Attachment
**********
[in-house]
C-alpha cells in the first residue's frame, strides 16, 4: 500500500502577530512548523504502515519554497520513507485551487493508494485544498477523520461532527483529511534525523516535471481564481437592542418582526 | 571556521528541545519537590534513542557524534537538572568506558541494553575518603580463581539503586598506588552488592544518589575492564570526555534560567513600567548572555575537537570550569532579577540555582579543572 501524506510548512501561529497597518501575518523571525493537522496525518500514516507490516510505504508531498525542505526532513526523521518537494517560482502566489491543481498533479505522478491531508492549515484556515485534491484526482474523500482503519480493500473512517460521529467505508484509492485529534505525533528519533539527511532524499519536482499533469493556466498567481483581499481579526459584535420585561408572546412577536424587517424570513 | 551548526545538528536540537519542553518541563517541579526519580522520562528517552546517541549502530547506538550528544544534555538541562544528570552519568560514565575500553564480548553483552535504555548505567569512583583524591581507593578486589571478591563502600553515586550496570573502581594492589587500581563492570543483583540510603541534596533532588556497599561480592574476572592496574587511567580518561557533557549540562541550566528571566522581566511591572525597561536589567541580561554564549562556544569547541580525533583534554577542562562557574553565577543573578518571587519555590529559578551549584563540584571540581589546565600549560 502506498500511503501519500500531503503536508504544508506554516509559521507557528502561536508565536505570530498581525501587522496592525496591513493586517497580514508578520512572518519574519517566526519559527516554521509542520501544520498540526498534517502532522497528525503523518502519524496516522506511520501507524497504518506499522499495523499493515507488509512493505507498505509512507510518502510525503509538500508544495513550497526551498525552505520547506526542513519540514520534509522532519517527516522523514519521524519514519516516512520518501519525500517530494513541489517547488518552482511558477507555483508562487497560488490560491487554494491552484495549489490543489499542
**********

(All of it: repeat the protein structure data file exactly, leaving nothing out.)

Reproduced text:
[in-house]
C-alpha cells in the first residue's frame, strides 16, 4: 500500500502577530512548523504502515519554497520513507485551487493508494485544498477523520461532527483529511534525523516535471481564481437592542418582526 | 571556521528541545519537590534513542557524534537538572568506558541494553575518603580463581539503586598506588552488592544518589575492564570526555534560567513600567548572555575537537570550569532579577540555582579543572 501524506510548512501561529497597518501575518523571525493537522496525518500514516507490516510505504508531498525542505526532513526523521518537494517560482502566489491543481498533479505522478491531508492549515484556515485534491484526482474523500482503519480493500473512517460521529467505508484509492485529534505525533528519533539527511532524499519536482499533469493556466498567481483581499481579526459584535420585561408572546412577536424587517424570513 | 551548526545538528536540537519542553518541563517541579526519580522520562528517552546517541549502530547506538550528544544534555538541562544528570552519568560514565575500553564480548553483552535504555548505567569512583583524591581507593578486589571478591563502600553515586550496570573502581594492589587500581563492570543483583540510603541534596533532588556497599561480592574476572592496574587511567580518561557533557549540562541550566528571566522581566511591572525597561536589567541580561554564549562556544569547541580525533583534554577542562562557574553565577543573578518571587519555590529559578551549584563540584571540581589546565600549560 502506498500511503501519500500531503503536508504544508506554516509559521507557528502561536508565536505570530498581525501587522496592525496591513493586517497580514508578520512572518519574519517566526519559527516554521509542520501544520498540526498534517502532522497528525503523518502519524496516522506511520501507524497504518506499522499495523499493515507488509512493505507498505509512507510518502510525503509538500508544495513550497526551498525552505520547506526542513519540514520534509522532519517527516522523514519521524519514519516516512520518501519525500517530494513541489517547488518552482511558477507555483508562487497560488490560491487554494491552484495549489490543489499542